Finding time to “stop and smell the roses” is something that many aspire to … but how many of us build in the time for ourselves, each and every day, to actually do it? This time of year, of course, it’s daffodils, not roses … but I don’t suggest adding “Smell Daffodils” to your To Do List as an item to be accomplished and checked off before moving on to the next thing. As the Danish philosopher Soren Kierkegaard once wrote:
“Most men pursue pleasure with such breathless haste that they hurry past it.”
No, what I’d like to suggest is paying mindful attention. These days, here in New Hampshire, the air has been filled with birdsong and the daffodils are in full and glorious bloom. We’ve moved from winter into spring … and time is carrying us swiftly toward high summer even as I write this. The flow is steady … you could even call it relentless.
Add to that our own individual flow of goals and tasks, and you can see how time can easily slide by almost without our realizing. Suddenly, you “come to” and a day, a week, or a month has gone by. That’s a disorienting feeling!
That’s why it is so vital to build in stopping points in your daily routine. They needn’t be long … although the nourishment that these moments offer is enhanced and deepened the more time you spend! Use these points to ground and reorient yourself to the moment. In addition to the sheer pleasure of it, that’s what smelling the daffodils is all about!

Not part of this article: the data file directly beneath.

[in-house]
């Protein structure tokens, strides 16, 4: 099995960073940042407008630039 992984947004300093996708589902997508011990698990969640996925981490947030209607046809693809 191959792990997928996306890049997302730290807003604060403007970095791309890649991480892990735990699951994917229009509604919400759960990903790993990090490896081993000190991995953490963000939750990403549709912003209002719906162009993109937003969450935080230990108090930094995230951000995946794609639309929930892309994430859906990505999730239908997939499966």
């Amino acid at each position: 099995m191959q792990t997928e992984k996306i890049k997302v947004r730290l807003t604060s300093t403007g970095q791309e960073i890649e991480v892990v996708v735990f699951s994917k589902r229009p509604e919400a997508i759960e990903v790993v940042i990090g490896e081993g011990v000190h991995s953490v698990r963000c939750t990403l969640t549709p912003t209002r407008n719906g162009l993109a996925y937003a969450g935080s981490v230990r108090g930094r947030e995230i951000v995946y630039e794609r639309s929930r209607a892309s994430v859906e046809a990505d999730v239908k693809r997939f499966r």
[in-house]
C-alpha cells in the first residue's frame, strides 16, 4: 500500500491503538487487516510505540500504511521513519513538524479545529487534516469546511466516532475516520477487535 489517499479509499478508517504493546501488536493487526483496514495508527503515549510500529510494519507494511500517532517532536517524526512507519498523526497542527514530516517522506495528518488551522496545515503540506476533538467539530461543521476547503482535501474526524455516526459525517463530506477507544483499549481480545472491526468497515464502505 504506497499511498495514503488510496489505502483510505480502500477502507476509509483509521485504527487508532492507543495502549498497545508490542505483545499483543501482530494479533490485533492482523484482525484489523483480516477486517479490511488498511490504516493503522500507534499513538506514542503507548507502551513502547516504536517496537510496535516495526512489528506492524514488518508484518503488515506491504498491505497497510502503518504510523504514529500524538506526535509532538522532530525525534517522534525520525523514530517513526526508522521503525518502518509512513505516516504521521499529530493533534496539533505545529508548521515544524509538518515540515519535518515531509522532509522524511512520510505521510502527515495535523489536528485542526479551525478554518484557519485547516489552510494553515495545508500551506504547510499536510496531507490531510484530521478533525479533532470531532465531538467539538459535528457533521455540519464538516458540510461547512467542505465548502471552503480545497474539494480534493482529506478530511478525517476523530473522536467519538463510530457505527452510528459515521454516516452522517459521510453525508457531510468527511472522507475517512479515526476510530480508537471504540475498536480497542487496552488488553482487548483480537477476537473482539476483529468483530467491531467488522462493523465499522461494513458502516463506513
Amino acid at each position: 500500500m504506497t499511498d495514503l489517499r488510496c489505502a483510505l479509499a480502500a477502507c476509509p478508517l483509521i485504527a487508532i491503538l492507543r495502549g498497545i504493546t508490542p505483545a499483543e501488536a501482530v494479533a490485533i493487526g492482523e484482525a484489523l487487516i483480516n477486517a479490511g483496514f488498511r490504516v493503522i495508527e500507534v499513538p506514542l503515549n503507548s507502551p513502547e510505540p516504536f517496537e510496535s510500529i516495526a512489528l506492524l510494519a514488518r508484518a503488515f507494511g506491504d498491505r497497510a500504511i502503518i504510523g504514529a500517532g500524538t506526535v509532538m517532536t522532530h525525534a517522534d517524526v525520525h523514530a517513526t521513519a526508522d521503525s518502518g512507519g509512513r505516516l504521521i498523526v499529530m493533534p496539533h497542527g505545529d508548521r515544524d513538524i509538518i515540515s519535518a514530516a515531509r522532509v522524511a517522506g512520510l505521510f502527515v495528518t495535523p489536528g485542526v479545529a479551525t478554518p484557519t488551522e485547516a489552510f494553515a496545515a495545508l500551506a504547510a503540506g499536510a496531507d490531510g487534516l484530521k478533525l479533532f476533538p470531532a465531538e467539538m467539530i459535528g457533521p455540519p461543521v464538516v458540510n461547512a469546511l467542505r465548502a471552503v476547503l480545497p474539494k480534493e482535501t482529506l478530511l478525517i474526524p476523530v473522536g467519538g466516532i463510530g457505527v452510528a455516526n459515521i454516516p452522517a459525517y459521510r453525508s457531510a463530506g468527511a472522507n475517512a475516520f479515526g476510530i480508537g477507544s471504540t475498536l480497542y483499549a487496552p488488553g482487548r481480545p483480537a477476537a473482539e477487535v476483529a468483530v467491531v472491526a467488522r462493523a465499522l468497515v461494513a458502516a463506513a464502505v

This is not a frivolous activity by any means. Though it gives pleasure, “smelling the daffodils” has a deeper and more far-reaching meaning than “just” that. These pauses tell you where you are. Think of your stopping points as buoys marking your course as you sail through life … without them, you might easily end up lost at sea!
As you stop and breathe, you are connecting with yourself, your values, your moment … getting your bearings before you continue on. There is no greater gift that you can give yourself – and the great news is that you can do this, quite literally, while you smell the … daffodils!
How do you stop and get your bearings? Is this something that you build into your day?
© Copyright 2010 Paula Eder, Ph.D.